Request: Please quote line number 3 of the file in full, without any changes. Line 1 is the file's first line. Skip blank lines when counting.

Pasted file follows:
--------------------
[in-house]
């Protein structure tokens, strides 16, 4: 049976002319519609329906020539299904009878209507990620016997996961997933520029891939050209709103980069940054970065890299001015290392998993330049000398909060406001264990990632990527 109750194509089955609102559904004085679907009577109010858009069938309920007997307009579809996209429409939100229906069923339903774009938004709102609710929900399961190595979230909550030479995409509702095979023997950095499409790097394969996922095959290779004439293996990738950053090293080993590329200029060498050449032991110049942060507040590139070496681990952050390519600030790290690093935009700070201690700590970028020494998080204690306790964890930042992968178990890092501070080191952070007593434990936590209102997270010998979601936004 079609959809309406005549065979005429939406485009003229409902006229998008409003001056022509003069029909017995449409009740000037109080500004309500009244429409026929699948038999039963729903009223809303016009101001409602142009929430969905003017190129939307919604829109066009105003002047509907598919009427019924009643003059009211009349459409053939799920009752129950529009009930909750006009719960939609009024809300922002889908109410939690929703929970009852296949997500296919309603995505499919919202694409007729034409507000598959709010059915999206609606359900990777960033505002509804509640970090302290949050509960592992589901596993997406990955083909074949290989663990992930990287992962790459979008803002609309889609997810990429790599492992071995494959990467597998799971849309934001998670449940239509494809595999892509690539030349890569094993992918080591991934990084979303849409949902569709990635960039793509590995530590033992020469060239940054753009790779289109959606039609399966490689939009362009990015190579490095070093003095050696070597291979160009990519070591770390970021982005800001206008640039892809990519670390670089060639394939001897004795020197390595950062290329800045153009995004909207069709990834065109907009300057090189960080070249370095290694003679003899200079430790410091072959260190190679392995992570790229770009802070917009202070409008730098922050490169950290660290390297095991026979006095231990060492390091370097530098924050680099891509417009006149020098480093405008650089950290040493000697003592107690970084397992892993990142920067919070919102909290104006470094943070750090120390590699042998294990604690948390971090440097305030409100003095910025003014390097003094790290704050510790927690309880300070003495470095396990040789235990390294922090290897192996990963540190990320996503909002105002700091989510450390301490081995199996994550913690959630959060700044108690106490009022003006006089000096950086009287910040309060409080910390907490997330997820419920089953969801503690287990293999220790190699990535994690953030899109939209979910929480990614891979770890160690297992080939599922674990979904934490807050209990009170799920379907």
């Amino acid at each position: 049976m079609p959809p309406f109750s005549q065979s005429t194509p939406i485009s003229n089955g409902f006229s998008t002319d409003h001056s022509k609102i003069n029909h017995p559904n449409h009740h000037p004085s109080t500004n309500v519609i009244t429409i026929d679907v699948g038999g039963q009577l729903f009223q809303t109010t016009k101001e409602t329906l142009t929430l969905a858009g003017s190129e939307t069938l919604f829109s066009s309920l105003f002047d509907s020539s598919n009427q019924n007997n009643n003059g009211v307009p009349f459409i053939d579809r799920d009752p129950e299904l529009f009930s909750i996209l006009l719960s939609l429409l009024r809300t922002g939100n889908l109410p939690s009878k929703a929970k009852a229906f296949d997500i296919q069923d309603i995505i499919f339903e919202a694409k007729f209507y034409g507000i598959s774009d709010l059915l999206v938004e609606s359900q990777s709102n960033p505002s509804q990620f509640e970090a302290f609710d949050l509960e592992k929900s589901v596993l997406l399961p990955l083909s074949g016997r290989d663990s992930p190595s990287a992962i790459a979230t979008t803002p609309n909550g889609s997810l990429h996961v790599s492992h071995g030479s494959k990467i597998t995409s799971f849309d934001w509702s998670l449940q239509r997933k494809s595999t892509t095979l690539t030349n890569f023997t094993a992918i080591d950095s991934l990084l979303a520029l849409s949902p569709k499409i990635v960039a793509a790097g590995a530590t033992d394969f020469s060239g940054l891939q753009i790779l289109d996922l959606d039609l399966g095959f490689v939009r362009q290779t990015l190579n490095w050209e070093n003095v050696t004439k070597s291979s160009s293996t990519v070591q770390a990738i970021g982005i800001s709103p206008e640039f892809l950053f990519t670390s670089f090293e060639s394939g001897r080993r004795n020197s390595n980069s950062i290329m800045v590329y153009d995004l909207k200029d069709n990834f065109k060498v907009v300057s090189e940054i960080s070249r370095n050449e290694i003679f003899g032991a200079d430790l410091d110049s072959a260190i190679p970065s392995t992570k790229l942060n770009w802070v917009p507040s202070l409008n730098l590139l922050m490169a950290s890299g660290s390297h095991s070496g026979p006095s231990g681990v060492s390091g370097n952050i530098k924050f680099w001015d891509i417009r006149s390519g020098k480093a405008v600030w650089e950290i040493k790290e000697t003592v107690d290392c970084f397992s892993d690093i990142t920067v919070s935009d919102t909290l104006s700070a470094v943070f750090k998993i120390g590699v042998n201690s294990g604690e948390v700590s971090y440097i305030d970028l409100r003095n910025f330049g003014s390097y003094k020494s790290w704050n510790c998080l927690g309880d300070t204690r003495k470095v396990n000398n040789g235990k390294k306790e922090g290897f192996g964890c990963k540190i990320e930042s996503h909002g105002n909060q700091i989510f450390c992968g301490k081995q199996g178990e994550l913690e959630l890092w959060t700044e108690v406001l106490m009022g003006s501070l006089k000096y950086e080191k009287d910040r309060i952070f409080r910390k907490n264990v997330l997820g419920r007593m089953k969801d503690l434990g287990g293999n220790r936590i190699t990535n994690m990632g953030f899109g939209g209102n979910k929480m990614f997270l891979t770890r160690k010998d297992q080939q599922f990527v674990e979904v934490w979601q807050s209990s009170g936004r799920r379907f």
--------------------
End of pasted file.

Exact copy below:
């Amino acid at each position: 049976m079609p959809p309406f109750s005549q065979s005429t194509p939406i485009s003229n089955g409902f006229s998008t002319d409003h001056s022509k609102i003069n029909h017995p559904n449409h009740h000037p004085s109080t500004n309500v519609i009244t429409i026929d679907v699948g038999g039963q009577l729903f009223q809303t109010t016009k101001e409602t329906l142009t929430l969905a858009g003017s190129e939307t069938l919604f829109s066009s309920l105003f002047d509907s020539s598919n009427q019924n007997n009643n003059g009211v307009p009349f459409i053939d579809r799920d009752p129950e299904l529009f009930s909750i996209l006009l719960s939609l429409l009024r809300t922002g939100n889908l109410p939690s009878k929703a929970k009852a229906f296949d997500i296919q069923d309603i995505i499919f339903e919202a694409k007729f209507y034409g507000i598959s774009d709010l059915l999206v938004e609606s359900q990777s709102n960033p505002s509804q990620f509640e970090a302290f609710d949050l509960e592992k929900s589901v596993l997406l399961p990955l083909s074949g016997r290989d663990s992930p190595s990287a992962i790459a979230t979008t803002p609309n909550g889609s997810l990429h996961v790599s492992h071995g030479s494959k990467i597998t995409s799971f849309d934001w509702s998670l449940q239509r997933k494809s595999t892509t095979l690539t030349n890569f023997t094993a992918i080591d950095s991934l990084l979303a520029l849409s949902p569709k499409i990635v960039a793509a790097g590995a530590t033992d394969f020469s060239g940054l891939q753009i790779l289109d996922l959606d039609l399966g095959f490689v939009r362009q290779t990015l190579n490095w050209e070093n003095v050696t004439k070597s291979s160009s293996t990519v070591q770390a990738i970021g982005i800001s709103p206008e640039f892809l950053f990519t670390s670089f090293e060639s394939g001897r080993r004795n020197s390595n980069s950062i290329m800045v590329y153009d995004l909207k200029d069709n990834f065109k060498v907009v300057s090189e940054i960080s070249r370095n050449e290694i003679f003899g032991a200079d430790l410091d110049s072959a260190i190679p970065s392995t992570k790229l942060n770009w802070v917009p507040s202070l409008n730098l590139l922050m490169a950290s890299g660290s390297h095991s070496g026979p006095s231990g681990v060492s390091g370097n952050i530098k924050f680099w001015d891509i417009r006149s390519g020098k480093a405008v600030w650089e950290i040493k790290e000697t003592v107690d290392c970084f397992s892993d690093i990142t920067v919070s935009d919102t909290l104006s700070a470094v943070f750090k998993i120390g590699v042998n201690s294990g604690e948390v700590s971090y440097i305030d970028l409100r003095n910025f330049g003014s390097y003094k020494s790290w704050n510790c998080l927690g309880d300070t204690r003495k470095v396990n000398n040789g235990k390294k306790e922090g290897f192996g964890c990963k540190i990320e930042s996503h909002g105002n909060q700091i989510f450390c992968g301490k081995q199996g178990e994550l913690e959630l890092w959060t700044e108690v406001l106490m009022g003006s501070l006089k000096y950086e080191k009287d910040r309060i952070f409080r910390k907490n264990v997330l997820g419920r007593m089953k969801d503690l434990g287990g293999n220790r936590i190699t990535n994690m990632g953030f899109g939209g209102n979910k929480m990614f997270l891979t770890r160690k010998d297992q080939q599922f990527v674990e979904v934490w979601q807050s209990s009170g936004r799920r379907f």